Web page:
This was so gross in it's detailed disgusting sex scenes. The whole story from start to finish was vile.
I have read all of Nevada Barr's books about forest ranger Anna Pigeon. The last couple have been brutal, but still were interesting and worth reading. This book was not about a national park really, and was so dark and disturbing that I warn against reading it. The character should be hospitalized after what the author put her through in the last few books.
If you want a simple murder mystery, try some of the earlier Anna Pigeon books. This one has a story that is hard to hear, but needs to be heard. I found it quite shocking, and not in the least bit titillating.
I was also intrigued at how easy it was to draw the wrong conclusions about people, particularly the heroine of the story. This is a story you won't forget, and its setting makes it all the more bleak. I trust all the bad guys will BURN in hell.
This is not your Anna Pigeon of old. Burn is not a lightweight mystery nor is it an easy listen. I was surprised by the graphic and horrifying content but riveted by a mature writing style and brilliant storytelling. I am a fan of Barr's writing and I love that she has allowed her heroine to evolve and develop as real humans do. Be prepared to be drawn into something dark but ultimately lovely for all it's darkness.
I like the Anna Pigeon character, but this preposterous story set in New Orleans was hard to swallow. Really, little Anna and her cross-dressing friend single handedly take on the corrupt New Orleans PD and save lots of little kids from sex slavery? People are killed, buildings burn down, fugitives are harbored, but apparently Anna only has to answer to her husband after fibbing to him about her involvement in these indiscretions.
I'm a big fan of Anna Pigeon and Nevada Barr. This book crossed the line of decency. Granted, I knew it was about the child sex trade, but I NEVER thought it would be so lurid and explicit. I'm afraid a pedifile might enjoy this book! Be warned -- don't get it.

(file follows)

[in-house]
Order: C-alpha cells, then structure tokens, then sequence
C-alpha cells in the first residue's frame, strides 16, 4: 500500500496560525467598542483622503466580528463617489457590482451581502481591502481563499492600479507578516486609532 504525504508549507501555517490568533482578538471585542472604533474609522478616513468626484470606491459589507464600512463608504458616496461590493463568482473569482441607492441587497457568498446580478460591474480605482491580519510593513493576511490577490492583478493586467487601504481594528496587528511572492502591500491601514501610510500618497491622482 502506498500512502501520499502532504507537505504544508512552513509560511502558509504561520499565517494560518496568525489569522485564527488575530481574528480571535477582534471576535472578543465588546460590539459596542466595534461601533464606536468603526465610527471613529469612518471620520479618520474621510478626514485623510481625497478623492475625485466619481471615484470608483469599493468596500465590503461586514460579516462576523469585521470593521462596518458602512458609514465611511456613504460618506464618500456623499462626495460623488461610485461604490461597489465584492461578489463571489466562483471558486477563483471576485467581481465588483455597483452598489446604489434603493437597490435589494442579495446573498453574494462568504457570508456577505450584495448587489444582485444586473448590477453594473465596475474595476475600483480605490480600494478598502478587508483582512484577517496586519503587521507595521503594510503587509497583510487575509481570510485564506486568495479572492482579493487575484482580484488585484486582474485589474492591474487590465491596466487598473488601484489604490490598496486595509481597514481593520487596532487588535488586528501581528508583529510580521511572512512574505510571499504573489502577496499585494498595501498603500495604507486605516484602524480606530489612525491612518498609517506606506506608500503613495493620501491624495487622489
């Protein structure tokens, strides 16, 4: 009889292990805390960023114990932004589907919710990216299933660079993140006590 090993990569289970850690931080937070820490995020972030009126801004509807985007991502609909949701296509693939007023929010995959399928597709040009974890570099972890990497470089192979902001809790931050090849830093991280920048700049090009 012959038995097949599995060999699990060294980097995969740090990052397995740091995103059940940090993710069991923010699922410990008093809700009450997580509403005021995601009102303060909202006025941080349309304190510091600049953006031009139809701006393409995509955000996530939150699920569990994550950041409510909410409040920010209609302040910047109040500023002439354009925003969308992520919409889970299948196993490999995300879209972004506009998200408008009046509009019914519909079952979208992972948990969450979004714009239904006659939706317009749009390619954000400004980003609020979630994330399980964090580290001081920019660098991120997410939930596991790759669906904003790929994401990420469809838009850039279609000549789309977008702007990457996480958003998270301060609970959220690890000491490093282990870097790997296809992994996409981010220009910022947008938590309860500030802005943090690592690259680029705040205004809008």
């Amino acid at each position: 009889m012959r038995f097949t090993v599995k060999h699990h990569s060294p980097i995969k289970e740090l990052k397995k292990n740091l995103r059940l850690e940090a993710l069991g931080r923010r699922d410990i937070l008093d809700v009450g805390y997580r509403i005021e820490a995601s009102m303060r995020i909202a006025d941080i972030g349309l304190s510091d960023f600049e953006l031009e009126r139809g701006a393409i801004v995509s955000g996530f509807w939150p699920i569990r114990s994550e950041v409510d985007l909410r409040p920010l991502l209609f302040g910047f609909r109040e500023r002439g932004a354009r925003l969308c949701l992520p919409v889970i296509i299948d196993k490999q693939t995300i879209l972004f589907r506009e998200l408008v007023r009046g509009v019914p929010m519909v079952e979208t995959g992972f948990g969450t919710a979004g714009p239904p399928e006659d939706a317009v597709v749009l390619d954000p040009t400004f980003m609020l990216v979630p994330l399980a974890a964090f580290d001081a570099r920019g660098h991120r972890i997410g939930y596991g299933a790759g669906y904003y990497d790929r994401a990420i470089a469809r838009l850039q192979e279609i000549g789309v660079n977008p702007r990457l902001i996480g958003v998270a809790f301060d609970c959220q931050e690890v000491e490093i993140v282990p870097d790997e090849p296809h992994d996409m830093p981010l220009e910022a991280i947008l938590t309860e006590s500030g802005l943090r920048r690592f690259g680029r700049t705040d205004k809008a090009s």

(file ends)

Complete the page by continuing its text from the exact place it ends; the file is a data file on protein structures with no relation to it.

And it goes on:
this book, while interesting, seems to turn too many corners to stay on top of what's happening . I'm not real sure what to say about it. I've been a fan of Nevada Barr's for sometime, but this just doesn't do it like her other books. I might have to go back and listen to it again!
Story is compelling. Never tire of this series. Just wish Barbara Rosenblat were reading it.
I was concerned that this book would be too graphic based on a few other reviews. That was not the case at all. This was well done - giving you the jest without too much. It is also a really intriguing story as well. I also think this is one of her best. It was engrossing from beginning to end!
As a resident of New Orleans, I was truly offended by this book. It sounded like Barr wrote her story first, and then spent a week in the French Quarter to gather some color. Some of her descriptions sounded like they came right out of the introduction to a guide book. Other than Anna's friend Geneva, no New Orleanians were presented in a sympathetic light -- they were all hookers, swindlers, muggers, on the take, corrupt, and, of course, pedophiles. Nor does she explore the character of the city itself, except for some facile comments about how Katrina cleaned up the streets. She sounded like she really hates the place. While supposedly connected to the National Jazz Historic Site and Museum, nothing about the story is even remotely about jazz -- even Anna's friend was a BLUES singer.
As for the story, she kept interrupting the action to philosophize on self-deception or to emote about how disgusting child sex abuse is. I got the feeling that not even Barr herself could really stomach the subject, so she had to keep distancing herself from it. The plot itself was decent, but it could have been set in any major city, a whole bunch of small cities, and even an isolated town or two.
Narration was okay. Frequent mispronunciations were jarring, but par for the course.
I've been a fan of Nevada Barr for a long time, but she lost her way with this one, and she may have lost a loyal fan.